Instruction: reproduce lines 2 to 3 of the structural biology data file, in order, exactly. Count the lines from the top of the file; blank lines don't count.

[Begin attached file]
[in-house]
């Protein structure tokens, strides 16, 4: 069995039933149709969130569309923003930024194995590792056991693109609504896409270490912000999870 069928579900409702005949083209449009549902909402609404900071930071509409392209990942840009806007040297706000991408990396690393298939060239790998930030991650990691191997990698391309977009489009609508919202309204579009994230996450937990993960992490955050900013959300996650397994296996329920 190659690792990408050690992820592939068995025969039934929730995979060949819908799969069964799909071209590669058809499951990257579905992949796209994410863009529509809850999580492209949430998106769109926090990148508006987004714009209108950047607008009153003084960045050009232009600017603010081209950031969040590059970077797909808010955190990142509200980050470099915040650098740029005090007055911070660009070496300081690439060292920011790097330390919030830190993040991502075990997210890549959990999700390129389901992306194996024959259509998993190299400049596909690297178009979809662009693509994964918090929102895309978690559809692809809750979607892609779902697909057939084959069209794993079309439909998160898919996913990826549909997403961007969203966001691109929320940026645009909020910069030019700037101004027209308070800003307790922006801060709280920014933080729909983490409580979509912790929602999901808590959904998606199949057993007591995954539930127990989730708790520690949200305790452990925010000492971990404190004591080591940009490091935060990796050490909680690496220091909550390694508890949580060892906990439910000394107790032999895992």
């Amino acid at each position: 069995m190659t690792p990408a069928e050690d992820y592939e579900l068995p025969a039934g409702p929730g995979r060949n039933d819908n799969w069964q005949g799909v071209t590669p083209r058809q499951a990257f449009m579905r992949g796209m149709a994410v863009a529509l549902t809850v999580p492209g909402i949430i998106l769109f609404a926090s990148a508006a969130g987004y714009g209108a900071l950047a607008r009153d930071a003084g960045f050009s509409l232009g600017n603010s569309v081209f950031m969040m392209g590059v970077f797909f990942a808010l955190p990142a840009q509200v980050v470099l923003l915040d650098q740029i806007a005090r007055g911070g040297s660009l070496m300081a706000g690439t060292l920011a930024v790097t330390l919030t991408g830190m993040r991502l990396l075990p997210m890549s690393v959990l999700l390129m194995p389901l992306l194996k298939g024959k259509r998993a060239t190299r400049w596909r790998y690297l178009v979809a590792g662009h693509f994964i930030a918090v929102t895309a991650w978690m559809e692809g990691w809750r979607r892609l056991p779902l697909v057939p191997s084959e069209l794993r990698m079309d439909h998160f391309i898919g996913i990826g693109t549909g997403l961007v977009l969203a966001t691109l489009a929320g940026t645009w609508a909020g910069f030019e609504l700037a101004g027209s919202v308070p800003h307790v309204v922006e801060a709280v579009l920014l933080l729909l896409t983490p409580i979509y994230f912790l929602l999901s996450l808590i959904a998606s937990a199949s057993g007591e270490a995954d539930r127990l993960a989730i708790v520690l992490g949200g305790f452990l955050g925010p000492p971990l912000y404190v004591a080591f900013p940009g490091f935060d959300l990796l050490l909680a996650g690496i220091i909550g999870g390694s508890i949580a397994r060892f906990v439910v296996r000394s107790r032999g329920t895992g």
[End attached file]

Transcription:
């Protein structure tokens, strides 16, 4: 069995039933149709969130569309923003930024194995590792056991693109609504896409270490912000999870 069928579900409702005949083209449009549902909402609404900071930071509409392209990942840009806007040297706000991408990396690393298939060239790998930030991650990691191997990698391309977009489009609508919202309204579009994230996450937990993960992490955050900013959300996650397994296996329920 190659690792990408050690992820592939068995025969039934929730995979060949819908799969069964799909071209590669058809499951990257579905992949796209994410863009529509809850999580492209949430998106769109926090990148508006987004714009209108950047607008009153003084960045050009232009600017603010081209950031969040590059970077797909808010955190990142509200980050470099915040650098740029005090007055911070660009070496300081690439060292920011790097330390919030830190993040991502075990997210890549959990999700390129389901992306194996024959259509998993190299400049596909690297178009979809662009693509994964918090929102895309978690559809692809809750979607892609779902697909057939084959069209794993079309439909998160898919996913990826549909997403961007969203966001691109929320940026645009909020910069030019700037101004027209308070800003307790922006801060709280920014933080729909983490409580979509912790929602999901808590959904998606199949057993007591995954539930127990989730708790520690949200305790452990925010000492971990404190004591080591940009490091935060990796050490909680690496220091909550390694508890949580060892906990439910000394107790032999895992």
């Amino acid at each position: 069995m190659t690792p990408a069928e050690d992820y592939e579900l068995p025969a039934g409702p929730g995979r060949n039933d819908n799969w069964q005949g799909v071209t590669p083209r058809q499951a990257f449009m579905r992949g796209m149709a994410v863009a529509l549902t809850v999580p492209g909402i949430i998106l769109f609404a926090s990148a508006a969130g987004y714009g209108a900071l950047a607008r009153d930071a003084g960045f050009s509409l232009g600017n603010s569309v081209f950031m969040m392209g590059v970077f797909f990942a808010l955190p990142a840009q509200v980050v470099l923003l915040d650098q740029i806007a005090r007055g911070g040297s660009l070496m300081a706000g690439t060292l920011a930024v790097t330390l919030t991408g830190m993040r991502l990396l075990p997210m890549s690393v959990l999700l390129m194995p389901l992306l194996k298939g024959k259509r998993a060239t190299r400049w596909r790998y690297l178009v979809a590792g662009h693509f994964i930030a918090v929102t895309a991650w978690m559809e692809g990691w809750r979607r892609l056991p779902l697909v057939p191997s084959e069209l794993r990698m079309d439909h998160f391309i898919g996913i990826g693109t549909g997403l961007v977009l969203a966001t691109l489009a929320g940026t645009w609508a909020g910069f030019e609504l700037a101004g027209s919202v308070p800003h307790v309204v922006e801060a709280v579009l920014l933080l729909l896409t983490p409580i979509y994230f912790l929602l999901s996450l808590i959904a998606s937990a199949s057993g007591e270490a995954d539930r127990l993960a989730i708790v520690l992490g949200g305790f452990l955050g925010p000492p971990l912000y404190v004591a080591f900013p940009g490091f935060d959300l990796l050490l909680a996650g690496i220091i909550g999870g390694s508890i949580a397994r060892f906990v439910v296996r000394s107790r032999g329920t895992g």